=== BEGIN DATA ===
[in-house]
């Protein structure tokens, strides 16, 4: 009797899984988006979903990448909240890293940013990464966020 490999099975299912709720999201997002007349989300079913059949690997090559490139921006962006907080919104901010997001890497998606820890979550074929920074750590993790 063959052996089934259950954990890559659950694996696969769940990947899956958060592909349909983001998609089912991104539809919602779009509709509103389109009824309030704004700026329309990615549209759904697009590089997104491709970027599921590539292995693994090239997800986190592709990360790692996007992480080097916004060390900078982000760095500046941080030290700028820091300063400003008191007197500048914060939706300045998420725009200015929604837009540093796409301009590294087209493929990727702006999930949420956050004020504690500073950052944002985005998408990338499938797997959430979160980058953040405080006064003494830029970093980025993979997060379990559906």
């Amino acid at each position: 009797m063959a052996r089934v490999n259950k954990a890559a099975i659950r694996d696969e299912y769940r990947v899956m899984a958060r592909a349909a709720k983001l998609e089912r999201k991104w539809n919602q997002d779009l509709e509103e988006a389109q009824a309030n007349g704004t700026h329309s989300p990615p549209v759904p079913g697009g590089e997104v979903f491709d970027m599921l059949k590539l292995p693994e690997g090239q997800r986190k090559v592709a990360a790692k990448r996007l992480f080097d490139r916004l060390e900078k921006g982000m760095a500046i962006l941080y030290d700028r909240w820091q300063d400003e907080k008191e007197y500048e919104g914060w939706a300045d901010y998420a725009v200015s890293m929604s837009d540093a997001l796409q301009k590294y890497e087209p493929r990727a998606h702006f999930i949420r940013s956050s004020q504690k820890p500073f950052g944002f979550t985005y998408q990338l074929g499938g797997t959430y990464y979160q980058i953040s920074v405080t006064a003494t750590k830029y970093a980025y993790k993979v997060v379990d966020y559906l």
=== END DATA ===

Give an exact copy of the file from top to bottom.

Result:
[in-house]
């Protein structure tokens, strides 16, 4: 009797899984988006979903990448909240890293940013990464966020 490999099975299912709720999201997002007349989300079913059949690997090559490139921006962006907080919104901010997001890497998606820890979550074929920074750590993790 063959052996089934259950954990890559659950694996696969769940990947899956958060592909349909983001998609089912991104539809919602779009509709509103389109009824309030704004700026329309990615549209759904697009590089997104491709970027599921590539292995693994090239997800986190592709990360790692996007992480080097916004060390900078982000760095500046941080030290700028820091300063400003008191007197500048914060939706300045998420725009200015929604837009540093796409301009590294087209493929990727702006999930949420956050004020504690500073950052944002985005998408990338499938797997959430979160980058953040405080006064003494830029970093980025993979997060379990559906």
């Amino acid at each position: 009797m063959a052996r089934v490999n259950k954990a890559a099975i659950r694996d696969e299912y769940r990947v899956m899984a958060r592909a349909a709720k983001l998609e089912r999201k991104w539809n919602q997002d779009l509709e509103e988006a389109q009824a309030n007349g704004t700026h329309s989300p990615p549209v759904p079913g697009g590089e997104v979903f491709d970027m599921l059949k590539l292995p693994e690997g090239q997800r986190k090559v592709a990360a790692k990448r996007l992480f080097d490139r916004l060390e900078k921006g982000m760095a500046i962006l941080y030290d700028r909240w820091q300063d400003e907080k008191e007197y500048e919104g914060w939706a300045d901010y998420a725009v200015s890293m929604s837009d540093a997001l796409q301009k590294y890497e087209p493929r990727a998606h702006f999930i949420r940013s956050s004020q504690k820890p500073f950052g944002f979550t985005y998408q990338l074929g499938g797997t959430y990464y979160q980058i953040s920074v405080t006064a003494t750590k830029y970093a980025y993790k993979v997060v379990d966020y559906l």